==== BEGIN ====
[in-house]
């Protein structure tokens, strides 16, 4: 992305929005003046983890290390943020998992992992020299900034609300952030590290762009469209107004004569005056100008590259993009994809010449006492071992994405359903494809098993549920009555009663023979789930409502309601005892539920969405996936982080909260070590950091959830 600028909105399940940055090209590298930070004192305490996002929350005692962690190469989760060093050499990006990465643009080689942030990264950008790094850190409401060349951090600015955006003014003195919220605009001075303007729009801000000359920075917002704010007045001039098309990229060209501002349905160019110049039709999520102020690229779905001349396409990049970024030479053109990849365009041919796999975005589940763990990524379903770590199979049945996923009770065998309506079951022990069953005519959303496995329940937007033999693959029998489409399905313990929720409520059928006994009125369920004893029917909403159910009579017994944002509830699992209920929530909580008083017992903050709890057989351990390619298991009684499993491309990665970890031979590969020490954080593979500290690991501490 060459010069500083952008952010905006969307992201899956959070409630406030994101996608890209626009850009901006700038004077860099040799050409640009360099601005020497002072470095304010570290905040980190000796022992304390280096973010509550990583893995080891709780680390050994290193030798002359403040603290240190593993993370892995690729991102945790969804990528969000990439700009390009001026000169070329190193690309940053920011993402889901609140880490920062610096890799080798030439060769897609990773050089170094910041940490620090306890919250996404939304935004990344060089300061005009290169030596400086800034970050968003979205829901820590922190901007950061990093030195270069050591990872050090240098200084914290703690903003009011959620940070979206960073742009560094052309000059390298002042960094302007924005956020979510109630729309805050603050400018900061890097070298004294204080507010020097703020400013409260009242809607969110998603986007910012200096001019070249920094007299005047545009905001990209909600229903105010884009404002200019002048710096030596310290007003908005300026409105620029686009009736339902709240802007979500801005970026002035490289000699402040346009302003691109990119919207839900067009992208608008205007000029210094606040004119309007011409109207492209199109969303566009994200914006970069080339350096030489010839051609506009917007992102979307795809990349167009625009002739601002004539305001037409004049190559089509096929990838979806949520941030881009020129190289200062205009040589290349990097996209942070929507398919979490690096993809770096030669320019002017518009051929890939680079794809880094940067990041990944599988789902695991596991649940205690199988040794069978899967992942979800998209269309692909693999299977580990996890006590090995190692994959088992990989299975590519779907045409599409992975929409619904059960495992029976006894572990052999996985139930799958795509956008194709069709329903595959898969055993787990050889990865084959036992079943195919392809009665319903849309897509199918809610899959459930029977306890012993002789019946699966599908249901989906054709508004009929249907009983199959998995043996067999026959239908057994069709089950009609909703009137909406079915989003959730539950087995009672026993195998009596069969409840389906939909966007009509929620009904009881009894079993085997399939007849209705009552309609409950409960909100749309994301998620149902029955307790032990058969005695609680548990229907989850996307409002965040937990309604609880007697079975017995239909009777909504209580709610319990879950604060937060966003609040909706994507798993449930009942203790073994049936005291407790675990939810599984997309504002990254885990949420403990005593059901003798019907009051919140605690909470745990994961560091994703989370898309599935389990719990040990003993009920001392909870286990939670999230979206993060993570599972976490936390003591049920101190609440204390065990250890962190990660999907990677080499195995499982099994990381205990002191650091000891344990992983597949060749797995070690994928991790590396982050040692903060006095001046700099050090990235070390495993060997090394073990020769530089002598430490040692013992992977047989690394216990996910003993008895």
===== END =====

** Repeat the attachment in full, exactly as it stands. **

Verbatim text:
[in-house]
């Protein structure tokens, strides 16, 4: 992305929005003046983890290390943020998992992992020299900034609300952030590290762009469209107004004569005056100008590259993009994809010449006492071992994405359903494809098993549920009555009663023979789930409502309601005892539920969405996936982080909260070590950091959830 600028909105399940940055090209590298930070004192305490996002929350005692962690190469989760060093050499990006990465643009080689942030990264950008790094850190409401060349951090600015955006003014003195919220605009001075303007729009801000000359920075917002704010007045001039098309990229060209501002349905160019110049039709999520102020690229779905001349396409990049970024030479053109990849365009041919796999975005589940763990990524379903770590199979049945996923009770065998309506079951022990069953005519959303496995329940937007033999693959029998489409399905313990929720409520059928006994009125369920004893029917909403159910009579017994944002509830699992209920929530909580008083017992903050709890057989351990390619298991009684499993491309990665970890031979590969020490954080593979500290690991501490 060459010069500083952008952010905006969307992201899956959070409630406030994101996608890209626009850009901006700038004077860099040799050409640009360099601005020497002072470095304010570290905040980190000796022992304390280096973010509550990583893995080891709780680390050994290193030798002359403040603290240190593993993370892995690729991102945790969804990528969000990439700009390009001026000169070329190193690309940053920011993402889901609140880490920062610096890799080798030439060769897609990773050089170094910041940490620090306890919250996404939304935004990344060089300061005009290169030596400086800034970050968003979205829901820590922190901007950061990093030195270069050591990872050090240098200084914290703690903003009011959620940070979206960073742009560094052309000059390298002042960094302007924005956020979510109630729309805050603050400018900061890097070298004294204080507010020097703020400013409260009242809607969110998603986007910012200096001019070249920094007299005047545009905001990209909600229903105010884009404002200019002048710096030596310290007003908005300026409105620029686009009736339902709240802007979500801005970026002035490289000699402040346009302003691109990119919207839900067009992208608008205007000029210094606040004119309007011409109207492209199109969303566009994200914006970069080339350096030489010839051609506009917007992102979307795809990349167009625009002739601002004539305001037409004049190559089509096929990838979806949520941030881009020129190289200062205009040589290349990097996209942070929507398919979490690096993809770096030669320019002017518009051929890939680079794809880094940067990041990944599988789902695991596991649940205690199988040794069978899967992942979800998209269309692909693999299977580990996890006590090995190692994959088992990989299975590519779907045409599409992975929409619904059960495992029976006894572990052999996985139930799958795509956008194709069709329903595959898969055993787990050889990865084959036992079943195919392809009665319903849309897509199918809610899959459930029977306890012993002789019946699966599908249901989906054709508004009929249907009983199959998995043996067999026959239908057994069709089950009609909703009137909406079915989003959730539950087995009672026993195998009596069969409840389906939909966007009509929620009904009881009894079993085997399939007849209705009552309609409950409960909100749309994301998620149902029955307790032990058969005695609680548990229907989850996307409002965040937990309604609880007697079975017995239909009777909504209580709610319990879950604060937060966003609040909706994507798993449930009942203790073994049936005291407790675990939810599984997309504002990254885990949420403990005593059901003798019907009051919140605690909470745990994961560091994703989370898309599935389990719990040990003993009920001392909870286990939670999230979206993060993570599972976490936390003591049920101190609440204390065990250890962190990660999907990677080499195995499982099994990381205990002191650091000891344990992983597949060749797995070690994928991790590396982050040692903060006095001046700099050090990235070390495993060997090394073990020769530089002598430490040692013992992977047989690394216990996910003993008895």